11 – Research

Research Terminology

Suzan Last and Nicole Hagstrom-Schmidt

is the systematic process of finding out more about something than you already know, ideally so that you can prove a hypothesis, produce new knowledge and understanding, and make evidence-based decisions. What this process looks like depends on the questions you want to answer and what techniques or strategies you use to find that information. These techniques of collecting, sorting, and analyzing data (or bits of information) are called . The better the tools and more comprehensive the techniques you employ, the more effective your research will be. By extension, the more effective your research is, the more credible and persuasive your argument will be.

The typical kinds of research sources you will use can be grouped into three broad categories.

Data from research you conducted yourself in lab experiments and product testing, or through surveys, observations, measurements, interviews, site visits, prototype testing, or beta testing. Primary sources can also be published statistical data, historical records, legal documents, firsthand historical accounts, and original creative works.

Sources that discuss, analyze, and interpret primary sources, such as published research and studies, reviews of these studies, meta-analyses, and formal critiques.

Reference sources such as dictionaries, encyclopedias, and handbooks that provide a consolidation of primary and secondary information. These are useful to gain a general understanding of your topic and major concepts, lines of inquiry, or schools of thought in a field or discipline.

Categories of Data

From your sources, you will acquire primary and secondary data that you will use in your research-driven writing. Table 11.1 distinguishes between two types of data: primary and secondary.

Table 11.1. Primary and secondary data.

Primary Data Secondary Data
Data that have been directly observed, experienced, and recorded close to the event. This is data that you might create yourself by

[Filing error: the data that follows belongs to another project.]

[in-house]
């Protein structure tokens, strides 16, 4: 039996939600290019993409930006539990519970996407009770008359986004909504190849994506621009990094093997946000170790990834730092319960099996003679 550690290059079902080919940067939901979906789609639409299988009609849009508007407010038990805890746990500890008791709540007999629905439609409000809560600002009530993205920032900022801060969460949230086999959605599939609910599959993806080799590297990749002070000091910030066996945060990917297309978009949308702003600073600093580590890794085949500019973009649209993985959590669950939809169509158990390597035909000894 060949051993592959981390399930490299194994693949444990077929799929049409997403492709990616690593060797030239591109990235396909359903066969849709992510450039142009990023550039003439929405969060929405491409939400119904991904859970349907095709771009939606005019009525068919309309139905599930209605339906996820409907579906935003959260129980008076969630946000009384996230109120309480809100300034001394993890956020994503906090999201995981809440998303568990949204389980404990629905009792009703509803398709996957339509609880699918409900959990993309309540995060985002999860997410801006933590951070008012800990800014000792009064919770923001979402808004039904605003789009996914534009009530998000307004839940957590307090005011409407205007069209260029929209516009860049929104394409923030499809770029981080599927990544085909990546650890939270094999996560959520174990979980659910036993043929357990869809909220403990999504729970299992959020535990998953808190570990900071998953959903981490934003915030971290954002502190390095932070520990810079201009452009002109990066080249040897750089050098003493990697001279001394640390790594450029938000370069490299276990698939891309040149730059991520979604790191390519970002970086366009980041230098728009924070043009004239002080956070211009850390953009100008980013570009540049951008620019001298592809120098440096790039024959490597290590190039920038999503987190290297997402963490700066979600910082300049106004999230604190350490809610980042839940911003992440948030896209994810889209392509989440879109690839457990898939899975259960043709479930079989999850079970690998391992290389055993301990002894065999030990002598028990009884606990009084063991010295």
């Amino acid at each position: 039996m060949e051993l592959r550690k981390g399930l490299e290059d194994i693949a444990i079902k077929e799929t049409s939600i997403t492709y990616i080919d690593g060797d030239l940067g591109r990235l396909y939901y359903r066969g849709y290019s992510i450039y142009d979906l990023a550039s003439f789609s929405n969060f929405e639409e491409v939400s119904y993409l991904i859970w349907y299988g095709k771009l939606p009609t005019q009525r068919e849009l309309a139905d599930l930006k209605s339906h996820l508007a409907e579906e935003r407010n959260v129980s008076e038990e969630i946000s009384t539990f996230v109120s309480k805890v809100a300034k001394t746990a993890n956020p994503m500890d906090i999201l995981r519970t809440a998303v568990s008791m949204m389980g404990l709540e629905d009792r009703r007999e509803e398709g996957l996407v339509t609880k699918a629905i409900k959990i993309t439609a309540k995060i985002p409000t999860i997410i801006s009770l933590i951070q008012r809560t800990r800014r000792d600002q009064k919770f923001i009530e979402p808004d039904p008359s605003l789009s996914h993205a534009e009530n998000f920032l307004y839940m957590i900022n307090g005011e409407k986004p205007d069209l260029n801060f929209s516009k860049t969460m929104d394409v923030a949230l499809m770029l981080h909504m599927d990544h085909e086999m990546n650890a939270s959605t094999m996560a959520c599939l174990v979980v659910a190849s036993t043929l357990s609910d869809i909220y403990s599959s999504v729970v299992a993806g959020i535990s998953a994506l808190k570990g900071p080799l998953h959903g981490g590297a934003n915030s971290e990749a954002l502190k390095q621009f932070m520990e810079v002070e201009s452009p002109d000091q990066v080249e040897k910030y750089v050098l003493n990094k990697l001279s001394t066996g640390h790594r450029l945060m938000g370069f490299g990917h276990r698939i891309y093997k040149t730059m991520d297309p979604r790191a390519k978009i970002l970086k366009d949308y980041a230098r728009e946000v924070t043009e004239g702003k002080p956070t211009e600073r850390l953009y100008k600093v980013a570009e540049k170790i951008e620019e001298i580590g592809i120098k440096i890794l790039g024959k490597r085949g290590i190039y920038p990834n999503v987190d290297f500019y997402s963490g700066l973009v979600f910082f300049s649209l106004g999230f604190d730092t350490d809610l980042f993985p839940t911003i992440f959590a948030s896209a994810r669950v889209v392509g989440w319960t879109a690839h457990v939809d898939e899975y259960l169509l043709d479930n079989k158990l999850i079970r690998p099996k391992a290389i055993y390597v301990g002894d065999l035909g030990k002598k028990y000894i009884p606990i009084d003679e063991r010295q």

• Measurement: collecting numbers indicating amounts (temperature, size, etc.)
  • Observation: witnessing with your own senses or with instruments (camera, microscope)
  • Interrogation: conducting interviews, focus groups, surveys, polls, or questionnaires
  • Participation: doing or seeing something (visiting the site, touring the facility, manipulating models or simulations, Beta testing, etc.)

Note: primary research done in an academic setting that includes gathering information from human subjects requires strict protocols and will likely require ethics approval. Ask your instructor for guidance and see the “Human Research Ethics” section below.

Data gathered from sources that record, analyze, and interpret primary data. It is critical to evaluate the credibility of these sources. You might find such data in
  • Academic research: peer-reviewed academic studies published in academic journals
  • Print sources: books, trade magazines, newspapers, popular media, etc.
  • Online research: popular media sources, industry websites, government websites, non-profit organizations
  • Multimedia material: TV, radio, film, such as documentaries, news, podcasts, etc.
  • Professional documents: annual reports, production records, committee reports, survey results, etc.

Two other common categories of data are and data. In general terms, quantitative data is numerically based whereas qualitative data is word based. Different fields privilege different kinds of data and use them in different ways.

Quantitative data uses numbers to describe information that can be measured quantitatively. This data is used to measure, make comparisons, examine relationships, test hypotheses, explain, predict, or even control. Lab-based fields (such as many STEM fields) tend to emphasize quantitative data.

In contrast, qualitative data uses words to record and describe the data collected. This data often describes people’s feelings, judgments, emotions, customs, and beliefs that can only be expressed in descriptive words not in numbers. This data type includes “anecdotal data” or personal experiences. Text-based fields (such as many humanities fields) tend to prefer qualitative data. 

Remember, this distinction is general—there are plenty of excellent counterexamples of STEM fields effectively using qualitative data and humanities fields using quantitative data. Some fields, especially in the social sciences, even use both data types.

This text was derived from

Last, Suzan, with contributors Candice Neveu and Monika Smith. Technical Writing Essentials: Introduction to Professional Communications in Technical Fields. Victoria, BC: University of Victoria, 2019. https://pressbooks.bccampus.ca/technicalwriting/. Licensed under a Creative Commons Attribution 4.0 International License.

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Research Terminology by Suzan Last and Nicole Hagstrom-Schmidt is licensed under a Creative Commons Attribution-NonCommercial-ShareAlike 4.0 International License, except where otherwise noted.

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